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Art + History ~ History's Love Affair with 'Red'



Can the exploration of a color be a way to take an artistic swan dive into history?

Absolutely.

And, if the color is red, then positively absolutely.

Amazingly enough, triggering an interest in the past and making historical connections can be as easy as cherrypicking shades on a palette. Colors have their own biographies and backstories, personalities and associations. What is more, red has a bevy of shades under its sumptuous umbrella that create nuances in meaning: vermilion, crimson, russet, scarlet, candy-apple, currant, mahogany, merlot, cherry, garnet…


…and so on.

But, as a color, red has a history that belies its immediate associations with candy-coated holidays and scarlet exclamations of scandal. Sometimes a lusty linchpin to the past, and sometimes a symbol of Mars-esq vengeance, the history of red corresponds to the history of mankind itself, dating back to prehistoric images on cave walls. Cave paintings were made from ochre, a “clay pigmented by hematite, a reddish mineral that contains oxidized iron, which is iron that’s mixed with oxygen” (Geggel). Because it is a mineral, ochre doesn’t wash away, and so, the pigment stuck to the porous walls, allowing modern-day historians to hypothesize as to how the paint was applied: with fingertips, twigs, feathers and brushes made from horsehair.

Throughout history, red has also been synonymous with power, an analogy derived from the fact that blood is red and he who sheds the most blood on the battlefield often claims victory. For that reason, “Pliny mentioned that the red dye Cochineal was reserved for Roman generals, and the color, however conspicuous and impractical, has often been used by warriors since, including the British redcoats” (St. Clair, 136). On the walls of Pompeii, cinnabar can still be seen, a reminder that it was so valued that it cost more than red ochre and Egyptian blue.

As for the Egyptians, ancient Egyptian women used red ochre on lips and cheeks to express that they were healthy and full of life. Meanwhile, on the other side of the world, Aztecs used Cochineal, small red insects that feed on pear cactus leaves, to create what is called Carmine Red. The emboldened color was often used on the headdress of priests.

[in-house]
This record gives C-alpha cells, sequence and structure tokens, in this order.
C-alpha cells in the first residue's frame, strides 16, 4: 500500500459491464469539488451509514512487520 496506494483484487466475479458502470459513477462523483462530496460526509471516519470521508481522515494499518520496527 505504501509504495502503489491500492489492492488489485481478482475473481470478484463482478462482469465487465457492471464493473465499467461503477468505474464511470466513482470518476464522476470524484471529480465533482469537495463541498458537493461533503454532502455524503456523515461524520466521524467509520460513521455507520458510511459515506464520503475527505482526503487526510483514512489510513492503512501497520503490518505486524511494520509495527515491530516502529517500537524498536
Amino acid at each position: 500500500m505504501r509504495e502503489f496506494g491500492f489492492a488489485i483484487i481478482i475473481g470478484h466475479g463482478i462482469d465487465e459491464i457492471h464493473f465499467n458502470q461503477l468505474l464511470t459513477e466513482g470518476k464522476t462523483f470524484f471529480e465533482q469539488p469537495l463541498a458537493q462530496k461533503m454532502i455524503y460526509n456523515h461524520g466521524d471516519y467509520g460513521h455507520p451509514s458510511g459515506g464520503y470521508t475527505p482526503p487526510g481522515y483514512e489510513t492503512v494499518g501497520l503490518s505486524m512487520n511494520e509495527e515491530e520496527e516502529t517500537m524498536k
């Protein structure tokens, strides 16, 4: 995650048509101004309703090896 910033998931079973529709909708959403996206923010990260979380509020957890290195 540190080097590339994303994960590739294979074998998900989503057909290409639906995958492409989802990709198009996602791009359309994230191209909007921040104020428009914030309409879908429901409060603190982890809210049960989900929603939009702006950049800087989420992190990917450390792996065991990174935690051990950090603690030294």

Renaissance painter Titian famously said, “A good painter needs only three colors, black, white and red” (Art Story) To that end, he especially loved the color vermilion, and he layered his paintings with the shade, creating an almost multidimensional effect. Not as bloody as its crimson counterpart, vermilion has an orangish quality to it, and was made from cinnabar. In particular, the color was used extensively in Titian’s Madonna and Child with Saints Catherine of Alexandria and Dominic, a Donor (1513). Amid a palette of whites, tans and blacks, the color gives a sense of action and vibrancy to the Madonna, centering her as the being who is giving life and optimism to the world.

While modern Western Society has allowed white to domineer at weddings, red’s organic association with feelings of love and passion has made it an essential color for Chinese brides, who also walk down red carpets and say vows beneath a red veil. The color red extends to guests as well, for there is a tradition of wrapping gifts of money and other objects in a red paper envelope called angpao.


On the pop cultural front, red dominates with symbolism. In Jezebel, (1938), Bette Davis’s character - Julie - makes a statement by forgoing the white ballgown that unmarried southern belles typically wear, and makes society gasp by wearing a red gown. Though she regrets her decision for all the snubbing that occurs, her scarlet dress is nevertheless her statement gown of fiery independence. A red dress as the uniform of the fallen, (or, at the very least, falling), woman continues with Nicole Kidman’s character Satine in Baz Luhrmann’s Moulin Rouge (2001). During scenes where Satine and her paramour, Christian (Ewan McGregor), were incandescently in love, Lurhman was able to cinematically enhance the colors, saturating the image with the corresponding emotion